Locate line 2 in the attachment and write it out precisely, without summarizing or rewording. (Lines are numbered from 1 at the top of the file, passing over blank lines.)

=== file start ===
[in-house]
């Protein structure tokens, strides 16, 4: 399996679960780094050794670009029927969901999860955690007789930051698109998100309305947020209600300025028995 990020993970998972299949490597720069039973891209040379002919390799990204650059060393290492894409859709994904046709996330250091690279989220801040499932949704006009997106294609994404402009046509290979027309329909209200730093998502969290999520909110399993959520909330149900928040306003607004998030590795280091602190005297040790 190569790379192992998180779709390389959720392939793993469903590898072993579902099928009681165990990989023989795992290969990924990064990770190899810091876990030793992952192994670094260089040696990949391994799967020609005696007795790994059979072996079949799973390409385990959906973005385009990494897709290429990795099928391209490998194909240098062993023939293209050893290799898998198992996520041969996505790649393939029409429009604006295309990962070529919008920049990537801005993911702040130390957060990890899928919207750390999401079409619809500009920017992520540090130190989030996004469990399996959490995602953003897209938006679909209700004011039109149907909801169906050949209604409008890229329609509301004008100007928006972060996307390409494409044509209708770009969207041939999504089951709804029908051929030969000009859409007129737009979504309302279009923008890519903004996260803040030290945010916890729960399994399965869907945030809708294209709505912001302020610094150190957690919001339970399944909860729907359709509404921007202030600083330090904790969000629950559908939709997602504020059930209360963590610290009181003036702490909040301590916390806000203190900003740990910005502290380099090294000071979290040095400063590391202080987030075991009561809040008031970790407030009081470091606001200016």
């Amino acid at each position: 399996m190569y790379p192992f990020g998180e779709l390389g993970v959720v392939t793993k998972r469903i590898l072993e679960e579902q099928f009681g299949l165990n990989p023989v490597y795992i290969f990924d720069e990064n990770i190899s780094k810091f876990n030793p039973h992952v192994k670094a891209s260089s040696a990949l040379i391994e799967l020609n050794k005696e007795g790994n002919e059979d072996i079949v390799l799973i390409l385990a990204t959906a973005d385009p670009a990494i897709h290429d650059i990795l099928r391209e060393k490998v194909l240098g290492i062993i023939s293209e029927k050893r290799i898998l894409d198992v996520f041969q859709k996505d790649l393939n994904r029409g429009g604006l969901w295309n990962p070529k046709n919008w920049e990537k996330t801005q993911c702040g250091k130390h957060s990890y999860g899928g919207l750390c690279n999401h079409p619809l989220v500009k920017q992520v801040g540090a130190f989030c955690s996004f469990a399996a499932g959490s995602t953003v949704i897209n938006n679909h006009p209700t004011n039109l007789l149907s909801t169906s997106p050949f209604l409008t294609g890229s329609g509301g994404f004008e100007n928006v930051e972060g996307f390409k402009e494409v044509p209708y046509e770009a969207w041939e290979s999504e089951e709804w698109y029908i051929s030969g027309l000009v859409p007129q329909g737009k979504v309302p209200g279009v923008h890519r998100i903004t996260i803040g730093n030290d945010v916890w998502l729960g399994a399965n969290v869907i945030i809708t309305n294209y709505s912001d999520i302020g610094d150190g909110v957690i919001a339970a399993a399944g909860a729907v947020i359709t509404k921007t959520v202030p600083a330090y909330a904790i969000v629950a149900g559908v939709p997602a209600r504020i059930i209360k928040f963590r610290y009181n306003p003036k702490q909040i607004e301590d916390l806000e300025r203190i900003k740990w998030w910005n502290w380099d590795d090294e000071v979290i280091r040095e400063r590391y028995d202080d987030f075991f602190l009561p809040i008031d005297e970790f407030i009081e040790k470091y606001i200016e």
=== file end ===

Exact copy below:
């Protein structure tokens, strides 16, 4: 399996679960780094050794670009029927969901999860955690007789930051698109998100309305947020209600300025028995 990020993970998972299949490597720069039973891209040379002919390799990204650059060393290492894409859709994904046709996330250091690279989220801040499932949704006009997106294609994404402009046509290979027309329909209200730093998502969290999520909110399993959520909330149900928040306003607004998030590795280091602190005297040790 190569790379192992998180779709390389959720392939793993469903590898072993579902099928009681165990990989023989795992290969990924990064990770190899810091876990030793992952192994670094260089040696990949391994799967020609005696007795790994059979072996079949799973390409385990959906973005385009990494897709290429990795099928391209490998194909240098062993023939293209050893290799898998198992996520041969996505790649393939029409429009604006295309990962070529919008920049990537801005993911702040130390957060990890899928919207750390999401079409619809500009920017992520540090130190989030996004469990399996959490995602953003897209938006679909209700004011039109149907909801169906050949209604409008890229329609509301004008100007928006972060996307390409494409044509209708770009969207041939999504089951709804029908051929030969000009859409007129737009979504309302279009923008890519903004996260803040030290945010916890729960399994399965869907945030809708294209709505912001302020610094150190957690919001339970399944909860729907359709509404921007202030600083330090904790969000629950559908939709997602504020059930209360963590610290009181003036702490909040301590916390806000203190900003740990910005502290380099090294000071979290040095400063590391202080987030075991009561809040008031970790407030009081470091606001200016």